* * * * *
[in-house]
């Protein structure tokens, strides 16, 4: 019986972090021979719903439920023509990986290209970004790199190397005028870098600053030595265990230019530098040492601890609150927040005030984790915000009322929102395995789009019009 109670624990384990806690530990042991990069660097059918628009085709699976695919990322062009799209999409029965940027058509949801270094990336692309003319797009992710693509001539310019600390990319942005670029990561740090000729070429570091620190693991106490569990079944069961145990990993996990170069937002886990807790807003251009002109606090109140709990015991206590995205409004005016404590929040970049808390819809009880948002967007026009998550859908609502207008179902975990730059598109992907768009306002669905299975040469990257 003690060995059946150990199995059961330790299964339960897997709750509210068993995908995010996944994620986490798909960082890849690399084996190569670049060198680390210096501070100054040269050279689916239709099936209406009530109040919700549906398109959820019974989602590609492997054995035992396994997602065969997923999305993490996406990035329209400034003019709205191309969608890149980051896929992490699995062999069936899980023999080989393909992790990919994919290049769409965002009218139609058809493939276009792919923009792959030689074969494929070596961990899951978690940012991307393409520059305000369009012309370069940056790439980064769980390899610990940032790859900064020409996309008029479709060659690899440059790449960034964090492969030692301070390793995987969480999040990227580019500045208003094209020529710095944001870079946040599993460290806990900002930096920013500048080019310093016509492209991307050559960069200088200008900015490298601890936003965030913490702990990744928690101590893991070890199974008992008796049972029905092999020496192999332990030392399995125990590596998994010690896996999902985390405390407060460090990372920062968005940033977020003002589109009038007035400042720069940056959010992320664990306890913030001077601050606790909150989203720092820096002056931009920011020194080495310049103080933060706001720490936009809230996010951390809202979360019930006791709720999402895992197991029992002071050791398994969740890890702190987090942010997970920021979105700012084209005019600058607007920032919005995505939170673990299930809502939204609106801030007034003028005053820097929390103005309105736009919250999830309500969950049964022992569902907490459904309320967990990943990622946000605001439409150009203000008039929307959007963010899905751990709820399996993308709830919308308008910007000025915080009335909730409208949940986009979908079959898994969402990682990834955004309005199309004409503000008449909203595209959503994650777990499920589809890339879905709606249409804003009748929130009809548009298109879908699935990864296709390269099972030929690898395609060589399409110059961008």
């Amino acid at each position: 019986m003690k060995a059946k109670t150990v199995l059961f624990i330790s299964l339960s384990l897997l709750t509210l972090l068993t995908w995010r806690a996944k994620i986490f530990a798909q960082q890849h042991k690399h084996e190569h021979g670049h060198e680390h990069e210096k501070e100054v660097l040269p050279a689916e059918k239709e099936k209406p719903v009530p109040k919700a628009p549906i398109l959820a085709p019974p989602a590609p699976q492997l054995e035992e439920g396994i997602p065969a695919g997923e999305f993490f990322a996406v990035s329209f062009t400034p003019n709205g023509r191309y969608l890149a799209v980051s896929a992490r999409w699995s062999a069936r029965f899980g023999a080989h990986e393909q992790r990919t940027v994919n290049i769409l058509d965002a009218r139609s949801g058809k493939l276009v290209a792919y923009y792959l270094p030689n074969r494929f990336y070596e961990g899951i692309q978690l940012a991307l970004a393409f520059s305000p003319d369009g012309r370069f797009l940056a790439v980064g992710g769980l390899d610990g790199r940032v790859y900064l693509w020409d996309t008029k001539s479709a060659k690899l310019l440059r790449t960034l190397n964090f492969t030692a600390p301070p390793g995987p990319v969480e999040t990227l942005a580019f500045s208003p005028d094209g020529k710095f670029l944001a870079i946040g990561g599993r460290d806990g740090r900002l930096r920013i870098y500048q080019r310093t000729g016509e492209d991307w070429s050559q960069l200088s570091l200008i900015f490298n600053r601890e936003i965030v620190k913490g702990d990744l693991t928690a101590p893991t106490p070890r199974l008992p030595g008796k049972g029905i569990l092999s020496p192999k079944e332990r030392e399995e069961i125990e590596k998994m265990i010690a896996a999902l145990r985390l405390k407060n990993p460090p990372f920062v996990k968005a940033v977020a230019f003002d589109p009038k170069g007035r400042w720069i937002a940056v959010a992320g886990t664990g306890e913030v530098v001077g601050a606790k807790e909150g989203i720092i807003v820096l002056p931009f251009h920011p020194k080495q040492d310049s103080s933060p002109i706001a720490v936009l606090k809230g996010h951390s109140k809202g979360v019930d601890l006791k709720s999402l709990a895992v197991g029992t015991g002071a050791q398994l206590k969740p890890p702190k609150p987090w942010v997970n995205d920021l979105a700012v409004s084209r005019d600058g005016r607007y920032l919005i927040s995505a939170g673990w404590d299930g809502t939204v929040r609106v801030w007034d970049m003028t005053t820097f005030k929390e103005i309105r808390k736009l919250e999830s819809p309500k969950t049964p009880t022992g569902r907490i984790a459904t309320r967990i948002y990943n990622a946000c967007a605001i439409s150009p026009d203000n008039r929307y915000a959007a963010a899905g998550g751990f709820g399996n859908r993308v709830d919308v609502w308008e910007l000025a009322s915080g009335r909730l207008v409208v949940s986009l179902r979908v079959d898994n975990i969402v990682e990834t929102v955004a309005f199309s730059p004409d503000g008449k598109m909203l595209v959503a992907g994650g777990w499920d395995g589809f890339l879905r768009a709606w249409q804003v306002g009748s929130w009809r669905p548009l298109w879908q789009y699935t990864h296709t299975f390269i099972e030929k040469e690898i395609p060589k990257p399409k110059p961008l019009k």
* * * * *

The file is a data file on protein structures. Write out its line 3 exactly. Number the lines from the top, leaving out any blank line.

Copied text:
């Amino acid at each position: 019986m003690k060995a059946k109670t150990v199995l059961f624990i330790s299964l339960s384990l897997l709750t509210l972090l068993t995908w995010r806690a996944k994620i986490f530990a798909q960082q890849h042991k690399h084996e190569h021979g670049h060198e680390h990069e210096k501070e100054v660097l040269p050279a689916e059918k239709e099936k209406p719903v009530p109040k919700a628009p549906i398109l959820a085709p019974p989602a590609p699976q492997l054995e035992e439920g396994i997602p065969a695919g997923e999305f993490f990322a996406v990035s329209f062009t400034p003019n709205g023509r191309y969608l890149a799209v980051s896929a992490r999409w699995s062999a069936r029965f899980g023999a080989h990986e393909q992790r990919t940027v994919n290049i769409l058509d965002a009218r139609s949801g058809k493939l276009v290209a792919y923009y792959l270094p030689n074969r494929f990336y070596e961990g899951i692309q978690l940012a991307l970004a393409f520059s305000p003319d369009g012309r370069f797009l940056a790439v980064g992710g769980l390899d610990g790199r940032v790859y900064l693509w020409d996309t008029k001539s479709a060659k690899l310019l440059r790449t960034l190397n964090f492969t030692a600390p301070p390793g995987p990319v969480e999040t990227l942005a580019f500045s208003p005028d094209g020529k710095f670029l944001a870079i946040g990561g599993r460290d806990g740090r900002l930096r920013i870098y500048q080019r310093t000729g016509e492209d991307w070429s050559q960069l200088s570091l200008i900015f490298n600053r601890e936003i965030v620190k913490g702990d990744l693991t928690a101590p893991t106490p070890r199974l008992p030595g008796k049972g029905i569990l092999s020496p192999k079944e332990r030392e399995e069961i125990e590596k998994m265990i010690a896996a999902l145990r985390l405390k407060n990993p460090p990372f920062v996990k968005a940033v977020a230019f003002d589109p009038k170069g007035r400042w720069i937002a940056v959010a992320g886990t664990g306890e913030v530098v001077g601050a606790k807790e909150g989203i720092i807003v820096l002056p931009f251009h920011p020194k080495q040492d310049s103080s933060p002109i706001a720490v936009l606090k809230g996010h951390s109140k809202g979360v019930d601890l006791k709720s999402l709990a895992v197991g029992t015991g002071a050791q398994l206590k969740p890890p702190k609150p987090w942010v997970n995205d920021l979105a700012v409004s084209r005019d600058g005016r607007y920032l919005i927040s995505a939170g673990w404590d299930g809502t939204v929040r609106v801030w007034d970049m003028t005053t820097f005030k929390e103005i309105r808390k736009l919250e999830s819809p309500k969950t049964p009880t022992g569902r907490i984790a459904t309320r967990i948002y990943n990622a946000c967007a605001i439409s150009p026009d203000n008039r929307y915000a959007a963010a899905g998550g751990f709820g399996n859908r993308v709830d919308v609502w308008e910007l000025a009322s915080g009335r909730l207008v409208v949940s986009l179902r979908v079959d898994n975990i969402v990682e990834t929102v955004a309005f199309s730059p004409d503000g008449k598109m909203l595209v959503a992907g994650g777990w499920d395995g589809f890339l879905r768009a709606w249409q804003v306002g009748s929130w009809r669905p548009l298109w879908q789009y699935t990864h296709t299975f390269i099972e030929k040469e690898i395609p060589k990257p399409k110059p961008l019009k």